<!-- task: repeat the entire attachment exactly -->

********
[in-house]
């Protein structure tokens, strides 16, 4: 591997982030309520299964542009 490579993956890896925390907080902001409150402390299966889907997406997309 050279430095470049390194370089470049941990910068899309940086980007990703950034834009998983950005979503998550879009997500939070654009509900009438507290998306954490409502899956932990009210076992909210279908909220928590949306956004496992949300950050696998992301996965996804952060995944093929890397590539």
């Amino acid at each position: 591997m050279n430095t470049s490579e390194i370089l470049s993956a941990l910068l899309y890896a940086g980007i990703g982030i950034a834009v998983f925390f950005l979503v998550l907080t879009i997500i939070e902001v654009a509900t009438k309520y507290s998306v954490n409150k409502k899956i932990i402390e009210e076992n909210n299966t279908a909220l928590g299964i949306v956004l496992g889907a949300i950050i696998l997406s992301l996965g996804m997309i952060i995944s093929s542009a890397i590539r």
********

[in-house]
């Protein structure tokens, strides 16, 4: 591997982030309520299964542009 490579993956890896925390907080902001409150402390299966889907997406997309 050279430095470049390194370089470049941990910068899309940086980007990703950034834009998983950005979503998550879009997500939070654009509900009438507290998306954490409502899956932990009210076992909210279908909220928590949306956004496992949300950050696998992301996965996804952060995944093929890397590539």
């Amino acid at each position: 591997m050279n430095t470049s490579e390194i370089l470049s993956a941990l910068l899309y890896a940086g980007i990703g982030i950034a834009v998983f925390f950005l979503v998550l907080t879009i997500i939070e902001v654009a509900t009438k309520y507290s998306v954490n409150k409502k899956i932990i402390e009210e076992n909210n299966t279908a909220l928590g299964i949306v956004l496992g889907a949300i950050i696998l997406s992301l996965g996804m997309i952060i995944s093929s542009a890397i590539r």